You only have 1 brain: keep it safe!

June is Brain Injury Awareness Month

Chris Clegg
South Peace News

June is Brain Injury Awareness Month.

Normally, Blue Heron Support Services [the Alberta Brain Injury Network] would be out at local schools making presentations to teach children how to be safe. They would be hosting, or co-hosting, bike roadeos, and taking part in the Gotcha Being Good Campaign when it runs [it involves rewarding children when they are seen practicing good safety rules].

But then this COVID pandemic hit so staff cannot visit the schools for presentations, so they are looking at other ways – print and social media – to get the word out.

Michelle Hill is one of the Brain Injury Network Service co-ordinators, she is based in High Prairie. The others are Kira MacPherson and Ruth Styles in the Nampa – Peace River area. Hill also covers Smoky River.

Staff not only works with children to promote safety and prevention of brain injury, but with clients.

“We just want to let people know if they suffered a brain injury they can contact us,” says Hill.

“They” are adults with an acquired brain injury.

Although offices are closed until further notice due to the pandemic, staff still meet clients, and answer phones, texts and e-mails.

Their aim is to gain insight into the needs of adults with acquired brain injury, maximize the use of existing services, and, identify and advocate for the needed resources in the region.

They assist survivors and their families/caregivers in determining and addressing their personal support requirements.

Some supports include developing and maintaining daily living skills on an as needed basis to promote and maximize each individual’s independence.

Workers provide training to adult survivors of brain injury who wish to reside in their own homes. They provide follow-up support to survivors for whom short-term support in required.

Possible areas of service provision include:

  • Development of problem-solving and/or decision making skills.
  • Development and maintenance of good medical/health practices including nutrition, exercise, etc.
  • Co-ordination of personal support networks with an emphasis on promoting and liaising with community services.
  • Development of self-advocacy skills.
  • Finding/maintaining housing.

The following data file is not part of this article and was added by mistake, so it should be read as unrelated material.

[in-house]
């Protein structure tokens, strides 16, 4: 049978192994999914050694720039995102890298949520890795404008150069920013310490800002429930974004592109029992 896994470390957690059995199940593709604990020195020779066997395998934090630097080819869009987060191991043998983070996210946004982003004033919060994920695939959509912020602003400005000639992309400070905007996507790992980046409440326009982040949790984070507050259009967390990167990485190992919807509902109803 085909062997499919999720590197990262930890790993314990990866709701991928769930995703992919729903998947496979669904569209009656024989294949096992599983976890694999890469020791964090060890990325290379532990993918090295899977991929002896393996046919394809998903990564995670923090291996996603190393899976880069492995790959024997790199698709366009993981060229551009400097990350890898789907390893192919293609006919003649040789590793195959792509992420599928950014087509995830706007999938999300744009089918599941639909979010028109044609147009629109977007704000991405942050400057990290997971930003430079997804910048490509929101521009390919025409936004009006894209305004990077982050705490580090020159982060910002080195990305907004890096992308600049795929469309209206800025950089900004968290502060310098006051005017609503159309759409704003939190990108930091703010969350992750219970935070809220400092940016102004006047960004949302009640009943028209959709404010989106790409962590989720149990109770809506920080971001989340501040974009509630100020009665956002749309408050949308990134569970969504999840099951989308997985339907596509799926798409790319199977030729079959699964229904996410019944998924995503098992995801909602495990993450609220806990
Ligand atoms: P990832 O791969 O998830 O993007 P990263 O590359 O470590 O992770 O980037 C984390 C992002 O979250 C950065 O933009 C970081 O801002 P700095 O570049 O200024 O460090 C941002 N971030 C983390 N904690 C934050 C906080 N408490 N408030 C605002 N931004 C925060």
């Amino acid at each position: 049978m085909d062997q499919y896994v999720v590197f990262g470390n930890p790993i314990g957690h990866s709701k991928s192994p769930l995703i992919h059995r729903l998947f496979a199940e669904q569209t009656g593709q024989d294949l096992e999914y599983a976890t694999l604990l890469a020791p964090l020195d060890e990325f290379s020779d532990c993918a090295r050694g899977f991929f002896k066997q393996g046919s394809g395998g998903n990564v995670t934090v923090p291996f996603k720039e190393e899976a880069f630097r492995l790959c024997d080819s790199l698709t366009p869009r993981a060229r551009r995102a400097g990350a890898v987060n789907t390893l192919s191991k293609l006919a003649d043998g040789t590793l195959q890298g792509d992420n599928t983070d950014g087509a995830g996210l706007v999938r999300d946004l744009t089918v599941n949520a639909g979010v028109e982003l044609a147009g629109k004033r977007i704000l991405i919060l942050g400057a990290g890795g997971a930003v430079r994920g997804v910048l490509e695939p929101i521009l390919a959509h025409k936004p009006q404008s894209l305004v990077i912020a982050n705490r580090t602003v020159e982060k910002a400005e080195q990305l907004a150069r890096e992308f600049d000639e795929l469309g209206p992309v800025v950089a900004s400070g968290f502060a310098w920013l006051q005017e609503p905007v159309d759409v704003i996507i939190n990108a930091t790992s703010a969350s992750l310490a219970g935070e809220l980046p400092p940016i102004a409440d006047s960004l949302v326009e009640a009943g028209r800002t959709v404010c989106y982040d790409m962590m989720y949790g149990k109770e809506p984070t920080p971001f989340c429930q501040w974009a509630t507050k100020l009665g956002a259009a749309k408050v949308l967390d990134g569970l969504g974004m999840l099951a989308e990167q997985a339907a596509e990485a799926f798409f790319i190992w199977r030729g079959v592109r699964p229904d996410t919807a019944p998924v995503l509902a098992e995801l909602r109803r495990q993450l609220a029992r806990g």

• Promotion of daily living skills.

Be a Safe Rider

  • Obey all signs and signals.
  • Walk your bike across the street.
  • Cross the street at crosswalks or the corner.
  • Never ride after dark or in bad weather.
  • Stop and look left, right and left again before entering traffic [roadways, driveways, sidewalks, alleys or parking lots].
  • Stay on the very right-hand side of the road and ride in the same direction as traffic.
  • Always ride single file.
  • Never ride “double” or hang onto moving vehicles.
  • Wear bright clothes and reflective gear to help cars see you better.
  • Make sure your bike is the right size and is in good condition.
  • Always watch for pedestrians and vehicles.
  • A child under nine years of age should be accompanied by an adult or older child while riding in traffic.

By the numbers

2% The total weight of the brain in an average human body.
20% The amount of energy consumed by the human body.
30% The number of brain injuries in Canada suffered by children and youth. Acquired brain injury is the leading cause of death and disability among young children.
80% Eight of 10 provinces currently have helmet laws. Saskatchewan and Quebec are the exceptions.
85% Research has revealed that bike helmets decrease the risk of brain injury by this amount.

Did you know?

  • Your brain generates about 12-25 watts of electricity? This is enough to power a low wattage LED light bulb.
  • The human brain is spongy to the touch, weighs about three pounds and looks kind of like the head of a cauliflower?
  • Your helmet should be replaced every 3-5 years? Reasoning being that the foam degrades due to sun, heat, salty sweat and other environmental factors, added to the usual knocks of regular cycling.
  • A stroke occurs when the blood supply to part of the brain is interrupted or reduced, preventing brain tissue from getting oxygen or nutrients? Brain cells begin to die in minutes. A stroke is a medical emergency, and prompt treatment is crucial. Early action can reduce brain damage and complications.
  • You need to replace your helmet if you have had an impact to your head?
  • An acquired brain injury is a disruption in brain function that occurs after birth? It isn’t hereditary, congenital, degenerative, or induced by birth trauma.

Parts of the Brain and their functions

Frontal lobe: Thinking, memory, behaviour and movement.
Parietal lobe: Language and touch.
Temporal lobe: Hearing, learning and feelings.
Occipital lobe: Sight.
Cerebellum: Balance and co-ordination.
Brain Stem: Breathing, heart rate and temperature.

Contact the Service Co-ordinators

Michelle Hill 1-780-536-7085
Kira MacPherson 1-780-933-1157
Ruth Styles 1-780-933-5342

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